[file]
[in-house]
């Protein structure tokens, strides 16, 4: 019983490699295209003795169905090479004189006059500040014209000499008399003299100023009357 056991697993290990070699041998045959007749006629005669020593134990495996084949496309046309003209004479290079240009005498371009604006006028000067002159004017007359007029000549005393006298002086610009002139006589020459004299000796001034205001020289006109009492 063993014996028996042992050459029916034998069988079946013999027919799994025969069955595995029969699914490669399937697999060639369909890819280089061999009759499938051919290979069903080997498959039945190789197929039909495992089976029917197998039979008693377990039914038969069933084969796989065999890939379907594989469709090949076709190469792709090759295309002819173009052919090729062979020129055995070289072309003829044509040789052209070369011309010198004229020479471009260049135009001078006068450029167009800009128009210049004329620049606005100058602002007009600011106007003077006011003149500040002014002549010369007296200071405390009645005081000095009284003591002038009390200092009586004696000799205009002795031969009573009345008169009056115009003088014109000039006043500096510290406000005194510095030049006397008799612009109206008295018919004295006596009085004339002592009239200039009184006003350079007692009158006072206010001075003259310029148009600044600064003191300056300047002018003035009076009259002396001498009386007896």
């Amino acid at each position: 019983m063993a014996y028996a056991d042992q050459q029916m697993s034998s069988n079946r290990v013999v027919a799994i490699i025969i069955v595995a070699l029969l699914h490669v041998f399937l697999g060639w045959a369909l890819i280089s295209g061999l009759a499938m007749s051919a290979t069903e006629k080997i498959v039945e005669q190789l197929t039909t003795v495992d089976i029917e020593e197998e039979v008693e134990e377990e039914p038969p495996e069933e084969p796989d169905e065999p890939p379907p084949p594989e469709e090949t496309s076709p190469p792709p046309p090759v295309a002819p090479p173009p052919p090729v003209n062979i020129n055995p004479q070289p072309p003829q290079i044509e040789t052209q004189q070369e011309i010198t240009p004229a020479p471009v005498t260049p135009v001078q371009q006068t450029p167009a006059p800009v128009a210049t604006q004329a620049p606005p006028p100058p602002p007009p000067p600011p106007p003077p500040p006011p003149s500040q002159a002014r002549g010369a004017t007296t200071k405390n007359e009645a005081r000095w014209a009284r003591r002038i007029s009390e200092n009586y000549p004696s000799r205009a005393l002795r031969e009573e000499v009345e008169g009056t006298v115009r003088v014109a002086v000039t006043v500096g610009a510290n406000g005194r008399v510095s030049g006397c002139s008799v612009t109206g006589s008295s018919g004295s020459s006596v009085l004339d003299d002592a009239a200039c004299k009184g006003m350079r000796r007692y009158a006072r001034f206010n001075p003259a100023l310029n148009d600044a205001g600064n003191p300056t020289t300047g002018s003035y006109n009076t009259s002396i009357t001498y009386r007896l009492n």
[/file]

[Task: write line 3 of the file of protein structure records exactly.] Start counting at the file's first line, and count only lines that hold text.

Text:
């Amino acid at each position: 019983m063993a014996y028996a056991d042992q050459q029916m697993s034998s069988n079946r290990v013999v027919a799994i490699i025969i069955v595995a070699l029969l699914h490669v041998f399937l697999g060639w045959a369909l890819i280089s295209g061999l009759a499938m007749s051919a290979t069903e006629k080997i498959v039945e005669q190789l197929t039909t003795v495992d089976i029917e020593e197998e039979v008693e134990e377990e039914p038969p495996e069933e084969p796989d169905e065999p890939p379907p084949p594989e469709e090949t496309s076709p190469p792709p046309p090759v295309a002819p090479p173009p052919p090729v003209n062979i020129n055995p004479q070289p072309p003829q290079i044509e040789t052209q004189q070369e011309i010198t240009p004229a020479p471009v005498t260049p135009v001078q371009q006068t450029p167009a006059p800009v128009a210049t604006q004329a620049p606005p006028p100058p602002p007009p000067p600011p106007p003077p500040p006011p003149s500040q002159a002014r002549g010369a004017t007296t200071k405390n007359e009645a005081r000095w014209a009284r003591r002038i007029s009390e200092n009586y000549p004696s000799r205009a005393l002795r031969e009573e000499v009345e008169g009056t006298v115009r003088v014109a002086v000039t006043v500096g610009a510290n406000g005194r008399v510095s030049g006397c002139s008799v612009t109206g006589s008295s018919g004295s020459s006596v009085l004339d003299d002592a009239a200039c004299k009184g006003m350079r000796r007692y009158a006072r001034f206010n001075p003259a100023l310029n148009d600044a205001g600064n003191p300056t020289t300047g002018s003035y006109n009076t009259s002396i009357t001498y009386r007896l009492n």